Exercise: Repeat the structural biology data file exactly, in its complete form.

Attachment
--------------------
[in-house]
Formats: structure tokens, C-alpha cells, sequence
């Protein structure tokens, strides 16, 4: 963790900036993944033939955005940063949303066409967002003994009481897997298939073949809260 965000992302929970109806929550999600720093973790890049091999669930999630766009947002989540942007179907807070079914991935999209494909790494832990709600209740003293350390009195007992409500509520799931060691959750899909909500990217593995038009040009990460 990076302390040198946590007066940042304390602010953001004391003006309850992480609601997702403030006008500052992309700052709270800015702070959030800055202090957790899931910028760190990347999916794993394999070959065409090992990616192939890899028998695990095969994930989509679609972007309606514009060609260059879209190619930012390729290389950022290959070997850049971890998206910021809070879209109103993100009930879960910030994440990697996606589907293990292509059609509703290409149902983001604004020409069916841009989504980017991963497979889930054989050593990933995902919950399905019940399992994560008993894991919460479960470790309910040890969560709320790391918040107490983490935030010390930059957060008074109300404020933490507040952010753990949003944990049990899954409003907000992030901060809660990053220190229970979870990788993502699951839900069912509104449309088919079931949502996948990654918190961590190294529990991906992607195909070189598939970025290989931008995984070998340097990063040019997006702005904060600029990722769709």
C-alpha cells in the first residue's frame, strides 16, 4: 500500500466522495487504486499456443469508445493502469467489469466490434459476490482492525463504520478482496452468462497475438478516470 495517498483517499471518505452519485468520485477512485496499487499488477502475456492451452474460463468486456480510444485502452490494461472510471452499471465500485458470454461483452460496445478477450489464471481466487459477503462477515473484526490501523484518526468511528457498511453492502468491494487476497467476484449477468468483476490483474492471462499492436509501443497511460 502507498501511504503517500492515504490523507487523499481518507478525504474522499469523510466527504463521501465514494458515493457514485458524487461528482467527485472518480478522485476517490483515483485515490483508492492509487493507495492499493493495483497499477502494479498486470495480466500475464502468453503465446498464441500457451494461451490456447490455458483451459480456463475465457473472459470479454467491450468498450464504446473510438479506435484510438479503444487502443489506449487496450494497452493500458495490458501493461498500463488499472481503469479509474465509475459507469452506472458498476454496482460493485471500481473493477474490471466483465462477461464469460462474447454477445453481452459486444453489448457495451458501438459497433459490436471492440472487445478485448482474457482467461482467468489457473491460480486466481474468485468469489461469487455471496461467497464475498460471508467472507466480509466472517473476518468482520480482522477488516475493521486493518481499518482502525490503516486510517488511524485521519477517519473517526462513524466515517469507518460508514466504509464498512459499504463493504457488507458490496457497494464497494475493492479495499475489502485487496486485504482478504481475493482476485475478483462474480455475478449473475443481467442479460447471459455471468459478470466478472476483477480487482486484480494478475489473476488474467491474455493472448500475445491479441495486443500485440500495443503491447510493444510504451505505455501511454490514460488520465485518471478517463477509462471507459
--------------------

[in-house]
Formats: structure tokens, C-alpha cells, sequence
């Protein structure tokens, strides 16, 4: 963790900036993944033939955005940063949303066409967002003994009481897997298939073949809260 965000992302929970109806929550999600720093973790890049091999669930999630766009947002989540942007179907807070079914991935999209494909790494832990709600209740003293350390009195007992409500509520799931060691959750899909909500990217593995038009040009990460 990076302390040198946590007066940042304390602010953001004391003006309850992480609601997702403030006008500052992309700052709270800015702070959030800055202090957790899931910028760190990347999916794993394999070959065409090992990616192939890899028998695990095969994930989509679609972007309606514009060609260059879209190619930012390729290389950022290959070997850049971890998206910021809070879209109103993100009930879960910030994440990697996606589907293990292509059609509703290409149902983001604004020409069916841009989504980017991963497979889930054989050593990933995902919950399905019940399992994560008993894991919460479960470790309910040890969560709320790391918040107490983490935030010390930059957060008074109300404020933490507040952010753990949003944990049990899954409003907000992030901060809660990053220190229970979870990788993502699951839900069912509104449309088919079931949502996948990654918190961590190294529990991906992607195909070189598939970025290989931008995984070998340097990063040019997006702005904060600029990722769709």
C-alpha cells in the first residue's frame, strides 16, 4: 500500500466522495487504486499456443469508445493502469467489469466490434459476490482492525463504520478482496452468462497475438478516470 495517498483517499471518505452519485468520485477512485496499487499488477502475456492451452474460463468486456480510444485502452490494461472510471452499471465500485458470454461483452460496445478477450489464471481466487459477503462477515473484526490501523484518526468511528457498511453492502468491494487476497467476484449477468468483476490483474492471462499492436509501443497511460 502507498501511504503517500492515504490523507487523499481518507478525504474522499469523510466527504463521501465514494458515493457514485458524487461528482467527485472518480478522485476517490483515483485515490483508492492509487493507495492499493493495483497499477502494479498486470495480466500475464502468453503465446498464441500457451494461451490456447490455458483451459480456463475465457473472459470479454467491450468498450464504446473510438479506435484510438479503444487502443489506449487496450494497452493500458495490458501493461498500463488499472481503469479509474465509475459507469452506472458498476454496482460493485471500481473493477474490471466483465462477461464469460462474447454477445453481452459486444453489448457495451458501438459497433459490436471492440472487445478485448482474457482467461482467468489457473491460480486466481474468485468469489461469487455471496461467497464475498460471508467472507466480509466472517473476518468482520480482522477488516475493521486493518481499518482502525490503516486510517488511524485521519477517519473517526462513524466515517469507518460508514466504509464498512459499504463493504457488507458490496457497494464497494475493492479495499475489502485487496486485504482478504481475493482476485475478483462474480455475478449473475443481467442479460447471459455471468459478470466478472476483477480487482486484480494478475489473476488474467491474455493472448500475445491479441495486443500485440500495443503491447510493444510504451505505455501511454490514460488520465485518471478517463477509462471507459